"Loudly sing cuckoo!" So said a wise man once. April is a wonderful time to explore tales of Fools, Numbskulls, and Noodleheads, and I recently had the pleasure of performing one such story. Known as Tale #4 of the Neapolitan Giambattista Basile's famous collection of elegantly re-worked folktales called "Il Pentamerone", it is subtitled "Vardiello".
The hero of our tale - the eponymous Vardiello - is a silly fellow who lives alone with his mother, a sensible and intelligent woman, except where her son is concerned. The fun begins when she leaves him home alone to babysit her valuable chicken, currently brooding over a clutch of eggs. Her proactive attempts to protect the hen and its offspring from her son's well-meant "help" result in one absurd household disaster after another. Upon her return, she finds the hen gone, the eggs crushed, her wine spilled, her carefully hoarded supply of walnuts devoured, and her foolish son hiding in the oven after a failed suicide
attempt. And that right there would have been an appropriate ending to this silly tale of woe, but Vardiello was only getting warmed up!
Why his mother gave him a second chance, we'll never know; her persistent albeit unfounded belief in Vardiello's mental capacity is the underlying engine upon which this story runs. This time, she tries sending him out of the house, with the goal of selling an expensive bolt of cloth (see image above). Fearing that he will be easily swindled by some clever fast-talker, she warns her son to avoid buyers who talk too much. Which results in Vardiello selling the cloth to a statue.
The poor mother's frustration can only be imagined, however Vardiello is not finished! Returning to his customer, with the innocent expectation of being paid for the cloth which he had left at the taciturn fellow's feet the day before, Vardiello is shocked and outraged when no payment or explanation is forthcoming. In a fit of uncharacteristic rage, the poor fool crushes the "man" with a rock, only to find that his client is hollow and contains a large quantity of gold coins!!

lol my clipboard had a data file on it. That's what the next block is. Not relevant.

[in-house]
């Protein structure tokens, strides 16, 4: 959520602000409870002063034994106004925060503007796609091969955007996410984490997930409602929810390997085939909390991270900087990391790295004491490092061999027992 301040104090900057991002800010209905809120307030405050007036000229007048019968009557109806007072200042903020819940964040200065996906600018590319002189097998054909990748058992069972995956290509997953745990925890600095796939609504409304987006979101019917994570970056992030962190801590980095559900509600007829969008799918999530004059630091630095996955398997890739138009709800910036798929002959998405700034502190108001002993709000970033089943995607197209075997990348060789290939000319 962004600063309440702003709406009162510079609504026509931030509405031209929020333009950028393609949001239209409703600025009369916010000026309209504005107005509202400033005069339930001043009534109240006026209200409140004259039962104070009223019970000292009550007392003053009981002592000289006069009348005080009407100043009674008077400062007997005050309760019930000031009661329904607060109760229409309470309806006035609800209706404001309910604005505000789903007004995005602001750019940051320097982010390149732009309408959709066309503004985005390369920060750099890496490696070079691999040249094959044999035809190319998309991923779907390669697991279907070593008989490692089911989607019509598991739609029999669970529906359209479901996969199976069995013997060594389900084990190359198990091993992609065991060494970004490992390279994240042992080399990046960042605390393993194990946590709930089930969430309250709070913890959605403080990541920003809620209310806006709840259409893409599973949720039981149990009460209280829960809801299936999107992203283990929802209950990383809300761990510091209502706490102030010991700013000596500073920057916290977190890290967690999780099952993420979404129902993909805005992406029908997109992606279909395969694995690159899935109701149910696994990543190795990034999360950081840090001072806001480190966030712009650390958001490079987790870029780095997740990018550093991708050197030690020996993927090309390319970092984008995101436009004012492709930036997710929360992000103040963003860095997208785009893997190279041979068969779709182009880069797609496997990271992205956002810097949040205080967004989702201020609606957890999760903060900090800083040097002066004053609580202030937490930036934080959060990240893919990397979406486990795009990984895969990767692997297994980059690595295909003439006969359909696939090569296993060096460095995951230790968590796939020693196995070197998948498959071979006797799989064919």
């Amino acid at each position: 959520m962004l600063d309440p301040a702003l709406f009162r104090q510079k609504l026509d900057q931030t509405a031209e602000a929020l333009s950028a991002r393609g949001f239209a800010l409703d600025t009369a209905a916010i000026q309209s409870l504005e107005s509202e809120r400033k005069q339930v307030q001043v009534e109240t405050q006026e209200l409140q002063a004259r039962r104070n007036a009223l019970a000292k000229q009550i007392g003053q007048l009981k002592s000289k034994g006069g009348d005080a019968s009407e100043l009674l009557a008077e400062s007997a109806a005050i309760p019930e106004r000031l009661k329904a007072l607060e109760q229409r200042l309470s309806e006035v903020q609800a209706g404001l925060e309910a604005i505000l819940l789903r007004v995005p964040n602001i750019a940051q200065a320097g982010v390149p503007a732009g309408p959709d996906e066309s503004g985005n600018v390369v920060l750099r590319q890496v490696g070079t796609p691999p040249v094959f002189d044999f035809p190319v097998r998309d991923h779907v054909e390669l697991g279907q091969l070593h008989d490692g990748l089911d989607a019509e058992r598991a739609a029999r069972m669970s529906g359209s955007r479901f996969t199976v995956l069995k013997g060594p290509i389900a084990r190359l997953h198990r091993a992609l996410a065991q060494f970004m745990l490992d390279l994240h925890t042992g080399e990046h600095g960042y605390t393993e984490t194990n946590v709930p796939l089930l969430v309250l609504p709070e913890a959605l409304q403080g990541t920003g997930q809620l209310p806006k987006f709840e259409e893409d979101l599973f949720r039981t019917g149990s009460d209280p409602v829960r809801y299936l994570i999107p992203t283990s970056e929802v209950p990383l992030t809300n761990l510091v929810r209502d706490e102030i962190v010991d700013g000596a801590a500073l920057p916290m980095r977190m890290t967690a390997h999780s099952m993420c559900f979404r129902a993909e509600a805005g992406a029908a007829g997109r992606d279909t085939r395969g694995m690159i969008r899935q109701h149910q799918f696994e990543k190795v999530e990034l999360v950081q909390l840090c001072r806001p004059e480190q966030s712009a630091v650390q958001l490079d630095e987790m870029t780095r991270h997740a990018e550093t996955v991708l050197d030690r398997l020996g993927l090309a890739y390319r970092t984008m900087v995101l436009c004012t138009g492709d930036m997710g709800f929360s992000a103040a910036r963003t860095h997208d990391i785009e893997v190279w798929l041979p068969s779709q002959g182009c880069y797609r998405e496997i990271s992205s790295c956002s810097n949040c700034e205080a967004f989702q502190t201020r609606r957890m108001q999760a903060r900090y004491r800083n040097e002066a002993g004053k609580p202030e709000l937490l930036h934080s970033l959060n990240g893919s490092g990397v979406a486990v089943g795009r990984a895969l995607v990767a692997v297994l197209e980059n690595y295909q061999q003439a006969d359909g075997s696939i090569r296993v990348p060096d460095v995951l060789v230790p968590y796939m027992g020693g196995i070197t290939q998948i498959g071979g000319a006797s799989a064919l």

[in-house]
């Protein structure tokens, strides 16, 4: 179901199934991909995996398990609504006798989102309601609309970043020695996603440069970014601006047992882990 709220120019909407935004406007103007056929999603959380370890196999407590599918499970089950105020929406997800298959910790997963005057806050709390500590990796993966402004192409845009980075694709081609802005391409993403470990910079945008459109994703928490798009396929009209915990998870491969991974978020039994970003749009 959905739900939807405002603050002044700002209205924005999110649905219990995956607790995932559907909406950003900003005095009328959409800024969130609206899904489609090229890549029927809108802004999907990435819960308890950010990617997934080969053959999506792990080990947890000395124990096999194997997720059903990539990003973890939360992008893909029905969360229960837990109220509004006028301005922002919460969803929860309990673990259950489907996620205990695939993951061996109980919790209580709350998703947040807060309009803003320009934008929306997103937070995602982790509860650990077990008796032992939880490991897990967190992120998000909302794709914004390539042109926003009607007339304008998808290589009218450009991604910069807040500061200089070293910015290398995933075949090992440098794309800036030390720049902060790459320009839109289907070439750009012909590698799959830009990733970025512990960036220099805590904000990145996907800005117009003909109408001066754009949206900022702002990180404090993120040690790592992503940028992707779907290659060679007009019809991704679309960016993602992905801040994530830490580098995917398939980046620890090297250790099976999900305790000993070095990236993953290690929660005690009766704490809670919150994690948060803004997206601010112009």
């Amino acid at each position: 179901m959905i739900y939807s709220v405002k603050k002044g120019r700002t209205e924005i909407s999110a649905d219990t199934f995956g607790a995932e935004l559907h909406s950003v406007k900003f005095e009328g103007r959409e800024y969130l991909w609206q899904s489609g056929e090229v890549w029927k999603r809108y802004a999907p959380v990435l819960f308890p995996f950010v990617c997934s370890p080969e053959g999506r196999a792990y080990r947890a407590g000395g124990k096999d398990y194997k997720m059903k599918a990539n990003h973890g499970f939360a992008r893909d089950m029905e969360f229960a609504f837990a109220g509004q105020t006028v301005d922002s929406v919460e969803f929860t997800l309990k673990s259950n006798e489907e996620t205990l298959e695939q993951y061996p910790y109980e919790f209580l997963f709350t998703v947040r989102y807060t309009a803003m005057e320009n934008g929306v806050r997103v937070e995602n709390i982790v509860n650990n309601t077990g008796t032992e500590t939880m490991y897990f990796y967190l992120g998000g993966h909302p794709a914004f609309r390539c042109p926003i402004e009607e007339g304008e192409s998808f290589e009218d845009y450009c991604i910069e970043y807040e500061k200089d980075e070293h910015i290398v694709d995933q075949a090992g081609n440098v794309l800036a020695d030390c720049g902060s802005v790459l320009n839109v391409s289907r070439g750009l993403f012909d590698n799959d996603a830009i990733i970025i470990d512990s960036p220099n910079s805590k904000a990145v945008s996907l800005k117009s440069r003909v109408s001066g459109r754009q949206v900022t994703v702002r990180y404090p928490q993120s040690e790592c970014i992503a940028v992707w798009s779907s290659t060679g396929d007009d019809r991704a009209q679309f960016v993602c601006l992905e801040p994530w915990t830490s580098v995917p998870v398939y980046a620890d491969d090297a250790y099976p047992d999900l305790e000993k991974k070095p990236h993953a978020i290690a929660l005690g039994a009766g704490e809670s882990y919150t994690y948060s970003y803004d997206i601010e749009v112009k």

Gratified as his put-upon mother is to receive this unexpected but very welcome treasure, she is left with the problem of how to deal with Vardiello. He can't possibly be trusted to keep his mouth shut about all that gold, and what will the neighbors say then? Vardiello's mother now proves herself to be something of a genius: she tricks her son into believing that it is raining figs and raisins; thus, when he inevitably blabs about finding treasure to all who will listen, he explains that his good fortune occurred on the day when fruit fell from the sky. Pitying him as a supposed madman, a concerned judge sends Vardiello away to a madhouse, leaving his mother - with the gold - in peace at last.
What fascinates me about this complex and episodic story is the connections it has to other tales and tale-telling traditions. For instance, Vardiello's mother attempts to prevent him from eating her carefully saved stash of pickled walnuts, by telling him that they are poisonous. Ironically, her precaution backfires when Vardiello decides to take his own life for fear of facing his mother's wrath, having killed her chicken, crushed its precious eggs (in an attempt to keep them warm by sitting on them), and inadvertently poured the contents of an entire keg of wine on the flour. Despondently, he eats her all of her walnuts and placidly waits for death's release in his mother's oven.
The motif of the fool who purposely eats hoarded food disguised as poison as an attempt at suicide is found in Isaac Bashevis Singer's lovely collection of Yiddish folktales "Zlateh the Goat and Other Stories" in the story of Shlemiel. Shlemiel is a classic fool in the Yiddish tradition; he tries and tries but simply cannot get anything right! When his wife leaves him to take care of their baby and rooster, he similarly goofs up, although thankfully in this tale there are no fatalities, human or avian. But like Vardiello, Shlemiel fears female retribution when his misdeeds are found out, so he eats his wife's delicious "poison". We, the Readers, chortle knowingly, enjoying the fruits of Shlemiel's "logical" thinking.
Similarly, when Vardiello is tricked into thinking - and then telling - how food has fallen like rain from the sky, there are cognates in other traditions. A wonderful German folk tale called "The Blabbermouths" features a wife who successfully prompts her husband to convince a magistrate of his own supposed madness, when he describes how donuts fell the day he dug up treasure.
The moral of these silly tales? Fooling fools is a complex yet lucrative business for enterprising wives and mothers!